ecs.c1, ecs.c2, ecs.c4, ecs.ce4, ecs.cm4, ecs.d1, ecs.e3, ecs.e4, ecs.ga1, ecs.gn4, ecs.gn5, ecs.i1, ecs.m1, ecs.m2, ecs.mn4, ecs.n1, ecs.n2, ecs.n4, ecs.s1, ecs.s2, ecs.s3, ecs.se1, ecs.sn1, ecs.sn2, ecs.t1, and ecs.xn4.

For more information, see VPC advanced features overview.

Upgrade or release an Elastic Compute Service (ECS) instance that does not support advanced network features.
Note If your VPC network is associated with instances of the specified instance families and uses a custom route table, you must upgrade or release the instance. Otherwise, the custom route table cannot work as expected.

Routing examples

You can add custom route entries to the route table to control inbound and outbound traffic in a VPC.

  • Routing within a VPC
    As shown in the following figure, a NAT gateway is deployed on an ECS instance (ECS01) in a VPC. To enable cloud resources in the VPC to access the Internet through this ECS instance, you can add the following route entry to the route table.
    Destination CIDR block Next hop type Next hop
    0.0.0.0/0 ECS instance ECS01
    Routing within a VPC
  • Connect two VPCs through Express Connect

    As shown in the following figure, VPC1 (172.16.0.0/12) is connected to VPC2 (192.168.0.0/16) through Express Connect. You must add a route entry in both VPC networks after you create router interfaces.

    • Route entry added to VPC1
      Destination CIDR block Next hop type Next hop
      192.168.0.0/16 Router interface (to VPC) VPC2
    • Route entry added to VPC2
      Destination CIDR block Next hop type Next hop
      172.16.0.0/12 Router interface (to VPC) VPC1
      Connect two VPCs through Express Connect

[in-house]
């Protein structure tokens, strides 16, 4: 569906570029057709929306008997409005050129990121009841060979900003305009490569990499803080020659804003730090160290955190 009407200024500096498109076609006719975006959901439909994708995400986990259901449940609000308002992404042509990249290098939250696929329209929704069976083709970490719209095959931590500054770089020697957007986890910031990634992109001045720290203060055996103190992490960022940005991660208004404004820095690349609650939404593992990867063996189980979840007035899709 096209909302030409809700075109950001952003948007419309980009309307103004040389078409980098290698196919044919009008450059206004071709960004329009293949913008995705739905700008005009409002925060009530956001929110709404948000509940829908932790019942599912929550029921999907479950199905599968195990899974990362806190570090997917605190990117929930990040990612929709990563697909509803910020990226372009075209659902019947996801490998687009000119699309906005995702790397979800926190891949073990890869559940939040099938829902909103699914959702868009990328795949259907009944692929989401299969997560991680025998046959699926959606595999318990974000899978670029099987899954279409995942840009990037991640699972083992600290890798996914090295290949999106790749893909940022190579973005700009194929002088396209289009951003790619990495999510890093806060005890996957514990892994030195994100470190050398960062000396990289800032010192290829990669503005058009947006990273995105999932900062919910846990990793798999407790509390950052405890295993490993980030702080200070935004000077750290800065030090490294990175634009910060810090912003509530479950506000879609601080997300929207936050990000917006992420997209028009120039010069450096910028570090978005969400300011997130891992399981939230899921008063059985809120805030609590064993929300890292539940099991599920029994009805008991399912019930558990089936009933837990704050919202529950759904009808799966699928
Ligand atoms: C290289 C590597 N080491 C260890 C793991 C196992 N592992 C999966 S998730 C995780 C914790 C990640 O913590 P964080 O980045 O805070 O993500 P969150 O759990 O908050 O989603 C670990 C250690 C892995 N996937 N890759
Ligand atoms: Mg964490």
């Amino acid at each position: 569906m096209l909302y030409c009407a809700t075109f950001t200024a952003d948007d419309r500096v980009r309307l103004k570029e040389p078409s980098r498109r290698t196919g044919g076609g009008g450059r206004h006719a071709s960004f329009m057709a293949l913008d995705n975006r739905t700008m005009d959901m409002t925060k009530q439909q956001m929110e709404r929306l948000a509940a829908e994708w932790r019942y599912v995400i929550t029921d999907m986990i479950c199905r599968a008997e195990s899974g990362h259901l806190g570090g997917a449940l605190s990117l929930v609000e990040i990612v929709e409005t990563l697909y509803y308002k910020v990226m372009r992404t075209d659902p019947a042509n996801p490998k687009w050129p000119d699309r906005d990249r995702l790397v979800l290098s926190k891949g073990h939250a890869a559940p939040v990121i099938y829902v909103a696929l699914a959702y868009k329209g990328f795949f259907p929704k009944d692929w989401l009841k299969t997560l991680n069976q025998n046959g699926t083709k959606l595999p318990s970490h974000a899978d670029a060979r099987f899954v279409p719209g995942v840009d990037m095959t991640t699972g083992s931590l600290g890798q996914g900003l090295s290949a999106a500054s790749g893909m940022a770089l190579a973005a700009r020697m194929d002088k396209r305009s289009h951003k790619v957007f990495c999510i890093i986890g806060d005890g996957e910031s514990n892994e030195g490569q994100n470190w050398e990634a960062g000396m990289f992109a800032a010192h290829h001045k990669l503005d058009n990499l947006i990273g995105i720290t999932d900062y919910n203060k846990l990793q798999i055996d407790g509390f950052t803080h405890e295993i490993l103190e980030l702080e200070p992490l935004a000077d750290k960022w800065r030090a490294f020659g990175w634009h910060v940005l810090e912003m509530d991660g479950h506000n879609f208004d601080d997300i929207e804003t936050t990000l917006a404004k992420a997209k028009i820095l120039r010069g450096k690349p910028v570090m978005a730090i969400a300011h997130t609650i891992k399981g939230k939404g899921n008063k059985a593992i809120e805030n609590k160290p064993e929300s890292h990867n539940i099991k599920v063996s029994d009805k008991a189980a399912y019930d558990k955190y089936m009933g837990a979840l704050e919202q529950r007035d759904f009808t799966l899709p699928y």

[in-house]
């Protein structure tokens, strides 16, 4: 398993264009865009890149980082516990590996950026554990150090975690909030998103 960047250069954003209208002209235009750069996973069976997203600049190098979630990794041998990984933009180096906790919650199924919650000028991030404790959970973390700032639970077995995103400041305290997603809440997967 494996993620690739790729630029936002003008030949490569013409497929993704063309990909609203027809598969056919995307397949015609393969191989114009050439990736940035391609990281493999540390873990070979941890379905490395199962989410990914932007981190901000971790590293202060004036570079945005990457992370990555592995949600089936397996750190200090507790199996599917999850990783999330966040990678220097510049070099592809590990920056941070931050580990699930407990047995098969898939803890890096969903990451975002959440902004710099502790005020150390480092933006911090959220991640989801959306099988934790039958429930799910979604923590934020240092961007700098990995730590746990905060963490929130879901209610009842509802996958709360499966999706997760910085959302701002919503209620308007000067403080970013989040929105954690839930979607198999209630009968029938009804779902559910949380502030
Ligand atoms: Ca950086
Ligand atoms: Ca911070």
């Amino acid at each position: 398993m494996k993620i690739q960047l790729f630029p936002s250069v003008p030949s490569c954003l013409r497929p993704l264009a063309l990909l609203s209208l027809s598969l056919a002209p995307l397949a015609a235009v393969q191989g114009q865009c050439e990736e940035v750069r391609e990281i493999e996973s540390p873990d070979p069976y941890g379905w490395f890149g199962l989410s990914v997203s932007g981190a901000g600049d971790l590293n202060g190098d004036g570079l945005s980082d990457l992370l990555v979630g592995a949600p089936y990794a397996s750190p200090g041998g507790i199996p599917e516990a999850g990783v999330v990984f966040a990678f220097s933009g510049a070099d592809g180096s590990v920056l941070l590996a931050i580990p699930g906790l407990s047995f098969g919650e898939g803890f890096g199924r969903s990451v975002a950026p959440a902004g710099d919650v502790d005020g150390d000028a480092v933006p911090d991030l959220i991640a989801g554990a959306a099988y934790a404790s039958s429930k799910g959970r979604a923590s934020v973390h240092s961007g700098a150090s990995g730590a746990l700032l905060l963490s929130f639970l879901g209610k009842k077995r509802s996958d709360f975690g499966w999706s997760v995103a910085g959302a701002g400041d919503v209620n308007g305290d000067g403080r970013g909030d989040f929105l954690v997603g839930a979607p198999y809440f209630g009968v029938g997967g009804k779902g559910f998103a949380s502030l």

• Connect two VPCs through a VPN gateway
    As shown in the following figure, VPC1 (172.16.0.0/12) is connected to VPC2 (10.0.0.0/8) through a VPN gateway. You must add a route entry in both VPC networks after you configure the VPN gateway.
    • Route entry added to VPC1
      Destination CIDR block Next hop type Next hop
      10.0.0.0/8 VPN gateway VPN gateway 1
    • Route entry added to VPC2
      Destination CIDR block Next hop type Next hop
      172.16.0.0/12 VPN gateway VPN gateway 2
  • Connect a VPC to a data center through Express Connect

    As shown in the following figure, a VPC network is connected to a data center through Express Connect. You must add the following route entries after you configure a physical connection and a VBR:

    • Route entry added to VPC
      Destination CIDR block Next hop type Next hop
      192.168.0.0/16 Router interface (general routing) Router interface RI1
    • Route entry added to VBR
      Destination CIDR block Next hop type Next hop
      192.168.0.0/16 To the physical connection Router interface RI3
      172.16.0.0/12 To VPC Router interface RI2
    • Route entry added to the data center
      Destination CIDR block Next hop type Next hop
      172.16.0.0/12 - A specified local gateway device
      Connect a VPC to a data center through Express Connect
  • Connect a VPC to a data center through a VPN gateway
    As shown in the following figure, when you use a VPN gateway to connect a VPC (172.16.0.0/12) to a data center (192.168.0.0/16), you must add the following route entry to the VPC.
    Destination CIDR block Next hop type Next hop
    192.168.0.0/16 VPN gateway A specified VPN gateway
    Connect a VPC to a data center through a VPN gateway